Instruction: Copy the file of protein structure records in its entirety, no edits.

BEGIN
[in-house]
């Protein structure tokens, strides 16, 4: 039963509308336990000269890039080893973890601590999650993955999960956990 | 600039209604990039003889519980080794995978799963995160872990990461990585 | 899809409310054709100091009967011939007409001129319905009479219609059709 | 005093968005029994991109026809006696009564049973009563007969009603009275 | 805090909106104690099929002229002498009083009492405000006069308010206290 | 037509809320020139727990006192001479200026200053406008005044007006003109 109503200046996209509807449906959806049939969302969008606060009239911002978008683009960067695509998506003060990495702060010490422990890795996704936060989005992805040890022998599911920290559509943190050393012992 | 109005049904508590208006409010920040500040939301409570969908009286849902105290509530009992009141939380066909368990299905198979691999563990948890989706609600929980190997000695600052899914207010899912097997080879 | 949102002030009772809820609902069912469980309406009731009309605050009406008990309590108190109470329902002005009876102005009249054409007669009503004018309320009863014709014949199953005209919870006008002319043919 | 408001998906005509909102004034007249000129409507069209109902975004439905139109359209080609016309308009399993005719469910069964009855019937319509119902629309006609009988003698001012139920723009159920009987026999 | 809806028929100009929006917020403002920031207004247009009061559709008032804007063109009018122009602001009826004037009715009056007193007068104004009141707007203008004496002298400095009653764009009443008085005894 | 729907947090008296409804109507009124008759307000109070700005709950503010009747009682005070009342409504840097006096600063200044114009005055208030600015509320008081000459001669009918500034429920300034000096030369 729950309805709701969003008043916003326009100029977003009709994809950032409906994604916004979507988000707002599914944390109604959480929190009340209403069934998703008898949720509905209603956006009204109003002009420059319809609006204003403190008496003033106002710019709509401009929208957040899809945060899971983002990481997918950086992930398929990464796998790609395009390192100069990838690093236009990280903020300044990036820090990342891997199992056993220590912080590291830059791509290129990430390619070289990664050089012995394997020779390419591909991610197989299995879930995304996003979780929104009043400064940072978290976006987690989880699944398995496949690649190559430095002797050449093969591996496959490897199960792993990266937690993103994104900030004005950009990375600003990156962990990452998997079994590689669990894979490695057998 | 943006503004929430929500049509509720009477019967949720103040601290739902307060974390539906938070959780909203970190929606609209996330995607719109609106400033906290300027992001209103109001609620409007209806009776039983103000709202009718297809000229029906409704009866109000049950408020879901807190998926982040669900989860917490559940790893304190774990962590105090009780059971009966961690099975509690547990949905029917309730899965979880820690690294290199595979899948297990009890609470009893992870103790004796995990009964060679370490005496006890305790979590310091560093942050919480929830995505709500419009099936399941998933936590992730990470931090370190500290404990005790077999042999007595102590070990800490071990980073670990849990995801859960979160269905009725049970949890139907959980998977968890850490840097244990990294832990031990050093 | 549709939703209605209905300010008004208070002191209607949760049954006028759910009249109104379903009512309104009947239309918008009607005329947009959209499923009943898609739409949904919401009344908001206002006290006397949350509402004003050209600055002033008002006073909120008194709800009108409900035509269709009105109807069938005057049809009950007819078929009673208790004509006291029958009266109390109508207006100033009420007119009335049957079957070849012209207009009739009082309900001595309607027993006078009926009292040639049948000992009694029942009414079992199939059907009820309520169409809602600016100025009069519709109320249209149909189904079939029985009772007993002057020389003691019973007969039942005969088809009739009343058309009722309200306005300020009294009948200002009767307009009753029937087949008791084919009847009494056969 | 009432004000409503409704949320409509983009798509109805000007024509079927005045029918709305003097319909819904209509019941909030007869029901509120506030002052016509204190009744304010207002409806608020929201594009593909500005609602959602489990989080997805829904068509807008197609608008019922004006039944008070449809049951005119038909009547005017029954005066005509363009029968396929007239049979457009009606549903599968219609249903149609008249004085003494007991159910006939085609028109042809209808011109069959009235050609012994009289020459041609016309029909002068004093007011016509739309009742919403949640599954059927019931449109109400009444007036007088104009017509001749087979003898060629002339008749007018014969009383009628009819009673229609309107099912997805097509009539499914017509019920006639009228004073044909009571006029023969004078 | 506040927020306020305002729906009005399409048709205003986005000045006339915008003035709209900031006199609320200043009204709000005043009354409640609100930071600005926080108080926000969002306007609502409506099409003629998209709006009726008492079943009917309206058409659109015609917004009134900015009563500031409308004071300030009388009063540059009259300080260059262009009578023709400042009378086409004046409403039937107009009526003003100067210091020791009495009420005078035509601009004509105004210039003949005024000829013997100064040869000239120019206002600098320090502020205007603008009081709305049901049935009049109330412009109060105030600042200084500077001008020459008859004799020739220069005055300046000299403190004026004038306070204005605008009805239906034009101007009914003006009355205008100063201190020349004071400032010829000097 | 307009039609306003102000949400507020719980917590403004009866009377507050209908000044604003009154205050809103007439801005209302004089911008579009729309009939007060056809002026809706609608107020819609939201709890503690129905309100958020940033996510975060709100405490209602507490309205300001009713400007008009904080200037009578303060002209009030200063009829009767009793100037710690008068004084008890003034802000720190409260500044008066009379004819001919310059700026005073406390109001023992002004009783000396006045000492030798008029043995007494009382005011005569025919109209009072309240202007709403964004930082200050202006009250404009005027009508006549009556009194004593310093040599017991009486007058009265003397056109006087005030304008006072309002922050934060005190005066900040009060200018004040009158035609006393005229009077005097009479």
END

[in-house]
């Protein structure tokens, strides 16, 4: 039963509308336990000269890039080893973890601590999650993955999960956990 | 600039209604990039003889519980080794995978799963995160872990990461990585 | 899809409310054709100091009967011939007409001129319905009479219609059709 | 005093968005029994991109026809006696009564049973009563007969009603009275 | 805090909106104690099929002229002498009083009492405000006069308010206290 | 037509809320020139727990006192001479200026200053406008005044007006003109 109503200046996209509807449906959806049939969302969008606060009239911002978008683009960067695509998506003060990495702060010490422990890795996704936060989005992805040890022998599911920290559509943190050393012992 | 109005049904508590208006409010920040500040939301409570969908009286849902105290509530009992009141939380066909368990299905198979691999563990948890989706609600929980190997000695600052899914207010899912097997080879 | 949102002030009772809820609902069912469980309406009731009309605050009406008990309590108190109470329902002005009876102005009249054409007669009503004018309320009863014709014949199953005209919870006008002319043919 | 408001998906005509909102004034007249000129409507069209109902975004439905139109359209080609016309308009399993005719469910069964009855019937319509119902629309006609009988003698001012139920723009159920009987026999 | 809806028929100009929006917020403002920031207004247009009061559709008032804007063109009018122009602001009826004037009715009056007193007068104004009141707007203008004496002298400095009653764009009443008085005894 | 729907947090008296409804109507009124008759307000109070700005709950503010009747009682005070009342409504840097006096600063200044114009005055208030600015509320008081000459001669009918500034429920300034000096030369 729950309805709701969003008043916003326009100029977003009709994809950032409906994604916004979507988000707002599914944390109604959480929190009340209403069934998703008898949720509905209603956006009204109003002009420059319809609006204003403190008496003033106002710019709509401009929208957040899809945060899971983002990481997918950086992930398929990464796998790609395009390192100069990838690093236009990280903020300044990036820090990342891997199992056993220590912080590291830059791509290129990430390619070289990664050089012995394997020779390419591909991610197989299995879930995304996003979780929104009043400064940072978290976006987690989880699944398995496949690649190559430095002797050449093969591996496959490897199960792993990266937690993103994104900030004005950009990375600003990156962990990452998997079994590689669990894979490695057998 | 943006503004929430929500049509509720009477019967949720103040601290739902307060974390539906938070959780909203970190929606609209996330995607719109609106400033906290300027992001209103109001609620409007209806009776039983103000709202009718297809000229029906409704009866109000049950408020879901807190998926982040669900989860917490559940790893304190774990962590105090009780059971009966961690099975509690547990949905029917309730899965979880820690690294290199595979899948297990009890609470009893992870103790004796995990009964060679370490005496006890305790979590310091560093942050919480929830995505709500419009099936399941998933936590992730990470931090370190500290404990005790077999042999007595102590070990800490071990980073670990849990995801859960979160269905009725049970949890139907959980998977968890850490840097244990990294832990031990050093 | 549709939703209605209905300010008004208070002191209607949760049954006028759910009249109104379903009512309104009947239309918008009607005329947009959209499923009943898609739409949904919401009344908001206002006290006397949350509402004003050209600055002033008002006073909120008194709800009108409900035509269709009105109807069938005057049809009950007819078929009673208790004509006291029958009266109390109508207006100033009420007119009335049957079957070849012209207009009739009082309900001595309607027993006078009926009292040639049948000992009694029942009414079992199939059907009820309520169409809602600016100025009069519709109320249209149909189904079939029985009772007993002057020389003691019973007969039942005969088809009739009343058309009722309200306005300020009294009948200002009767307009009753029937087949008791084919009847009494056969 | 009432004000409503409704949320409509983009798509109805000007024509079927005045029918709305003097319909819904209509019941909030007869029901509120506030002052016509204190009744304010207002409806608020929201594009593909500005609602959602489990989080997805829904068509807008197609608008019922004006039944008070449809049951005119038909009547005017029954005066005509363009029968396929007239049979457009009606549903599968219609249903149609008249004085003494007991159910006939085609028109042809209808011109069959009235050609012994009289020459041609016309029909002068004093007011016509739309009742919403949640599954059927019931449109109400009444007036007088104009017509001749087979003898060629002339008749007018014969009383009628009819009673229609309107099912997805097509009539499914017509019920006639009228004073044909009571006029023969004078 | 506040927020306020305002729906009005399409048709205003986005000045006339915008003035709209900031006199609320200043009204709000005043009354409640609100930071600005926080108080926000969002306007609502409506099409003629998209709006009726008492079943009917309206058409659109015609917004009134900015009563500031409308004071300030009388009063540059009259300080260059262009009578023709400042009378086409004046409403039937107009009526003003100067210091020791009495009420005078035509601009004509105004210039003949005024000829013997100064040869000239120019206002600098320090502020205007603008009081709305049901049935009049109330412009109060105030600042200084500077001008020459008859004799020739220069005055300046000299403190004026004038306070204005605008009805239906034009101007009914003006009355205008100063201190020349004071400032010829000097 | 307009039609306003102000949400507020719980917590403004009866009377507050209908000044604003009154205050809103007439801005209302004089911008579009729309009939007060056809002026809706609608107020819609939201709890503690129905309100958020940033996510975060709100405490209602507490309205300001009713400007008009904080200037009578303060002209009030200063009829009767009793100037710690008068004084008890003034802000720190409260500044008066009379004819001919310059700026005073406390109001023992002004009783000396006045000492030798008029043995007494009382005011005569025919109209009072309240202007709403964004930082200050202006009250404009005027009508006549009556009194004593310093040599017991009486007058009265003397056109006087005030304008006072309002922050934060005190005066900040009060200018004040009158035609006393005229009077005097009479």